The House of Representatives Intelligence Committee voted Thursday to approve the Protecting Cyber Networks Act (PCNA), just two days after the bill was introduced.

The House bill “is a cybersurveillance bill at least as much as it is a cybersecurity bill, and it is written so broadly that it could wind up making the Internet less safe,” Robyn Greene, policy counsel at the New America Foundation’s Open Technology Institute [OTI], said by email.

The PCNA requires government agencies to “automatically and indiscriminately” share information they receive with military and intelligence agencies, OTI said in a critique of the bill. The bill would allow other agencies to pass cyberthreat information to the FBI and the National Security Agency, where “it could be used in investigations that have absolutely nothing to do with cybersecurity,” Greene said.

While the PCNA limits what personal information businesses can share with government agencies, it does not actually require companies to remove all personal information, OTI added. In addition the bill authorizes companies to monitor all activities and communications of users as a way to identify threats, OTI said.

The House bill would “explicitly undermine every rule that is currently in place to protect Americans’ Internet privacy, and replaces them with dangerously weak protections,” Greene added. “It would massively increase companies’ monitoring of our online communications and activities, and give them a nearly blank check to share that information with the government.”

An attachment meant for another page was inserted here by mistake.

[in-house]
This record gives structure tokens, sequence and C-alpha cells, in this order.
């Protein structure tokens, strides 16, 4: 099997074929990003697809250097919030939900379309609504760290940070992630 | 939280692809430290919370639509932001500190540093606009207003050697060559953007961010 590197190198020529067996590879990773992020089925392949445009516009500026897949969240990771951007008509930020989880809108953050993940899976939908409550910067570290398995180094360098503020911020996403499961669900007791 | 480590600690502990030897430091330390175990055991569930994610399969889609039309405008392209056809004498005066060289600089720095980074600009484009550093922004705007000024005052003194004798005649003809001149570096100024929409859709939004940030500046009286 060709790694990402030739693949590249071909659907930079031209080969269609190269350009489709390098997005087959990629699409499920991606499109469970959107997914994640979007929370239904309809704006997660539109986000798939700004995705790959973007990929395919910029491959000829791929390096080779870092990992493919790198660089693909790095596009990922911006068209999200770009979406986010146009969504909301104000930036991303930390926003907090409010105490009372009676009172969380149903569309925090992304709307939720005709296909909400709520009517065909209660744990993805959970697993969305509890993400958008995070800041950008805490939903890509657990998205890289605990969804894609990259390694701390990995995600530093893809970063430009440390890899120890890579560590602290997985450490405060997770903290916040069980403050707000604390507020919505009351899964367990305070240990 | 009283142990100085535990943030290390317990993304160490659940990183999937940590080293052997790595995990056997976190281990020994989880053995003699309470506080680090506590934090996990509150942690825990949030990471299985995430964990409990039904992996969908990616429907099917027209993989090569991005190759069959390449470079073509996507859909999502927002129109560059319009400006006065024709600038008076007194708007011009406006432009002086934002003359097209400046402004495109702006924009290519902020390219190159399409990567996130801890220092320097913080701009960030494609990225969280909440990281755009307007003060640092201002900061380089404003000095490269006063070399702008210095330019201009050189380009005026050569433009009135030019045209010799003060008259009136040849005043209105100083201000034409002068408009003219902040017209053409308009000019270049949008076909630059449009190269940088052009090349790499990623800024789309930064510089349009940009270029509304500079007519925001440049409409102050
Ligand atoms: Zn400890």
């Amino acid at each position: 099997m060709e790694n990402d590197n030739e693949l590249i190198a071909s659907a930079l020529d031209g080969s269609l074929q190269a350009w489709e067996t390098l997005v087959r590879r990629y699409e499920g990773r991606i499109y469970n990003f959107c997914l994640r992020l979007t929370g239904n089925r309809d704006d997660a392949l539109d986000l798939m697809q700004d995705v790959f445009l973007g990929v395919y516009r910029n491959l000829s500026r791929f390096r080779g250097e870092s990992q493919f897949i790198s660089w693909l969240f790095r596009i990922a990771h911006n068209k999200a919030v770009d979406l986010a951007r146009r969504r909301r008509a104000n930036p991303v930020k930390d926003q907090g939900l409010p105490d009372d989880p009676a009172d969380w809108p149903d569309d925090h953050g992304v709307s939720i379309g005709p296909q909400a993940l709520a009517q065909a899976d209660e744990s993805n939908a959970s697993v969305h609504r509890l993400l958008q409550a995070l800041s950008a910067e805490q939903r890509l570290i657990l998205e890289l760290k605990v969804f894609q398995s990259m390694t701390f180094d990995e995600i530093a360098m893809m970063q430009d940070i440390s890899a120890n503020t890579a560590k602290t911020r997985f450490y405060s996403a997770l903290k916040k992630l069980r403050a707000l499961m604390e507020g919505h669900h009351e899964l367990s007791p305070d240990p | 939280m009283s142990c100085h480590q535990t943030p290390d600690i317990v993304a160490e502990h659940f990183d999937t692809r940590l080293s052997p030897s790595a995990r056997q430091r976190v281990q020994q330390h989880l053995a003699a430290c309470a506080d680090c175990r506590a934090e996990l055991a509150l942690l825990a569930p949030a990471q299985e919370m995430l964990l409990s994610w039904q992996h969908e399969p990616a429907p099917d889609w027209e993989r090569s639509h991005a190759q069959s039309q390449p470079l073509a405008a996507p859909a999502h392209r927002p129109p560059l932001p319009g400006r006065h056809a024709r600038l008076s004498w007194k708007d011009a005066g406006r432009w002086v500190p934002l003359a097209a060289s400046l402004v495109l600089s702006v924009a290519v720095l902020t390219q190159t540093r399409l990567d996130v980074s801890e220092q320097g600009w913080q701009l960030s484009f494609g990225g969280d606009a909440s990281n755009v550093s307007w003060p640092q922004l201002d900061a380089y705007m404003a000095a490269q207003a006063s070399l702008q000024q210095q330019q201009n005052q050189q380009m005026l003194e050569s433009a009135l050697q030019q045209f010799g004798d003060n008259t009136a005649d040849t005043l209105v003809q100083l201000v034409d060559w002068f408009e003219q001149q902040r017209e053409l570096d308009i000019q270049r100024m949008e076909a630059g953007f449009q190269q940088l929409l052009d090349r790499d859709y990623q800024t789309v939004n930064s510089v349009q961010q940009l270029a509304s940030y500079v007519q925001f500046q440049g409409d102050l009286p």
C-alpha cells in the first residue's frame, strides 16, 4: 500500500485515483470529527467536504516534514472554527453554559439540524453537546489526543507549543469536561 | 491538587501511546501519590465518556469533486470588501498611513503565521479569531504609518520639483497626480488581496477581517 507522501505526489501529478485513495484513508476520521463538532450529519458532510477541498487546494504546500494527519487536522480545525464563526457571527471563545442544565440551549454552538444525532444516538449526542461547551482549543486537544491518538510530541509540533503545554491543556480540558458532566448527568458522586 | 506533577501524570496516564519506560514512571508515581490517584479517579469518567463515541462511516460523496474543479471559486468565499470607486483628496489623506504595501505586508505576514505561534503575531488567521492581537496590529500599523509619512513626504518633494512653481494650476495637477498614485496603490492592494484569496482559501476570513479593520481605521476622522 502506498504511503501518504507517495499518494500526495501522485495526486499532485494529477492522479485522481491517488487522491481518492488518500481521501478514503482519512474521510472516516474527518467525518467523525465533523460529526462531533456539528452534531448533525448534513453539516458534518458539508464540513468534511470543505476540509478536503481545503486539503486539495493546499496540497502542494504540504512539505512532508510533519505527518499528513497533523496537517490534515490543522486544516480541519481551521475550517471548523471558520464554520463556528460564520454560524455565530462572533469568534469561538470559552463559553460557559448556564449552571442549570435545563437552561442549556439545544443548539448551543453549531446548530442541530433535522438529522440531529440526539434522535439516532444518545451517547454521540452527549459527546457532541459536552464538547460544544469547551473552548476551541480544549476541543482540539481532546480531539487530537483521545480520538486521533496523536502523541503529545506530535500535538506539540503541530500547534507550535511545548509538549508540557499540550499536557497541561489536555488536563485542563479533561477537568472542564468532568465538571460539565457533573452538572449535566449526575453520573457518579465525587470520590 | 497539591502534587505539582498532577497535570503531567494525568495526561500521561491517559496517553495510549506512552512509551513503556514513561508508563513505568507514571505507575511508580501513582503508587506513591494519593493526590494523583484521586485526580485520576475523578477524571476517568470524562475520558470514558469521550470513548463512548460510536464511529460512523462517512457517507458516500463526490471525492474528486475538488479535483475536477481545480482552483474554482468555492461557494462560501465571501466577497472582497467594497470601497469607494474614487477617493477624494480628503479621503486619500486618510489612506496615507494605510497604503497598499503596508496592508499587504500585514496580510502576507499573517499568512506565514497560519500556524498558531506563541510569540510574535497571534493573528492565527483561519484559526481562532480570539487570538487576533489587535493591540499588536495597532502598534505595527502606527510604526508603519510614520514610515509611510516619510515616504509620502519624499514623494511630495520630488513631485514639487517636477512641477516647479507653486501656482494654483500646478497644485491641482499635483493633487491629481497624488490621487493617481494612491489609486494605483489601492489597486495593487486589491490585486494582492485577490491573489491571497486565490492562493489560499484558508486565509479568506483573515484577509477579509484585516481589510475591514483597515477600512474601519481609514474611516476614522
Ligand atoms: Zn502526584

The bill came after several months of negotiations that included privacy groups, Schiff said through a spokesman. The committee addressed the main concerns raised by privacy groups, he added. The bill requires companies to remove personal information before sharing information with the government and limits the way government can use the data, he said.

The bill also does not authorize offensive countermeasures against attackers, he noted, even though that would be permitted in other information-sharing proposals.

“Protecting privacy was at the forefront during the process of crafting this bill, and I’m pleased by the progress we’ve made,” Schiff said.

Amazon’s New Photo Cloud Offer

If you still believe that the cloud is not relevant all you need to do is look at all, and I mean all of the big technology companies out there. Each and everyone is moving in that direction and many are actually using cloud services as a lure to attract consumers to their other services. What this means is that cloud storage is cheaper and better then ever before. Just this week Amazon has enhanced their cloud services and reduced cost in an effort to compete with Google and Microsoft.

So getting back to Amazon. Earlier Amazon had given a boost to its Prime members when it launched a free, unlimited photo storage for them on Cloud Drive. This week, the company announced it is expanding that service as a paid offering to cover other types of content, and to users outside of its loyalty program (non-Amazon Prime members).

Unlimited Cloud Storage will let users get either unlimited photo storage or “unlimited everything” — covering all kinds of media from videos and music through to PDF documents — respectively for $11.99 or $59.99 per year.

There is a free three month trial period for anyone interested in the service.